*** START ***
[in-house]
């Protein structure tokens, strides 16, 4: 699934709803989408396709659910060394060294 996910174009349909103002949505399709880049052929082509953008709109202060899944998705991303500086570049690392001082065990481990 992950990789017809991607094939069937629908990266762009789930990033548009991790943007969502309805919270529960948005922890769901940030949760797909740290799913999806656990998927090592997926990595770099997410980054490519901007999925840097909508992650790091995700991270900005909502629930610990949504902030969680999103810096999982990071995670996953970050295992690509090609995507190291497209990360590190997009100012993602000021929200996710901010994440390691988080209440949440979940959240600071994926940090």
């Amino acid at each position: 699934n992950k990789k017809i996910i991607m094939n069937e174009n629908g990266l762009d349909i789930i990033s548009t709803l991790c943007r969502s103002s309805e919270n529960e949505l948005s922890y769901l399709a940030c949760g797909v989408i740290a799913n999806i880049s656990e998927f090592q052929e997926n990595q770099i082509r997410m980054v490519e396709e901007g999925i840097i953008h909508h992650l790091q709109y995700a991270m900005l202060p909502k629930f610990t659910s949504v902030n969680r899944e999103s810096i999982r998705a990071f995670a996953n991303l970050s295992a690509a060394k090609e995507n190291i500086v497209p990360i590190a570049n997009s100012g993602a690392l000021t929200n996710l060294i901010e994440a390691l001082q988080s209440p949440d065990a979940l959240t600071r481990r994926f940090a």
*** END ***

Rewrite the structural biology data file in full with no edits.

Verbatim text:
[in-house]
């Protein structure tokens, strides 16, 4: 699934709803989408396709659910060394060294 996910174009349909103002949505399709880049052929082509953008709109202060899944998705991303500086570049690392001082065990481990 992950990789017809991607094939069937629908990266762009789930990033548009991790943007969502309805919270529960948005922890769901940030949760797909740290799913999806656990998927090592997926990595770099997410980054490519901007999925840097909508992650790091995700991270900005909502629930610990949504902030969680999103810096999982990071995670996953970050295992690509090609995507190291497209990360590190997009100012993602000021929200996710901010994440390691988080209440949440979940959240600071994926940090």
């Amino acid at each position: 699934n992950k990789k017809i996910i991607m094939n069937e174009n629908g990266l762009d349909i789930i990033s548009t709803l991790c943007r969502s103002s309805e919270n529960e949505l948005s922890y769901l399709a940030c949760g797909v989408i740290a799913n999806i880049s656990e998927f090592q052929e997926n990595q770099i082509r997410m980054v490519e396709e901007g999925i840097i953008h909508h992650l790091q709109y995700a991270m900005l202060p909502k629930f610990t659910s949504v902030n969680r899944e999103s810096i999982r998705a990071f995670a996953n991303l970050s295992a690509a060394k090609e995507n190291i500086v497209p990360i590190a570049n997009s100012g993602a690392l000021t929200n996710l060294i901010e994440a390691l001082q988080s209440p949440d065990a979940l959240t600071r481990r994926f940090a």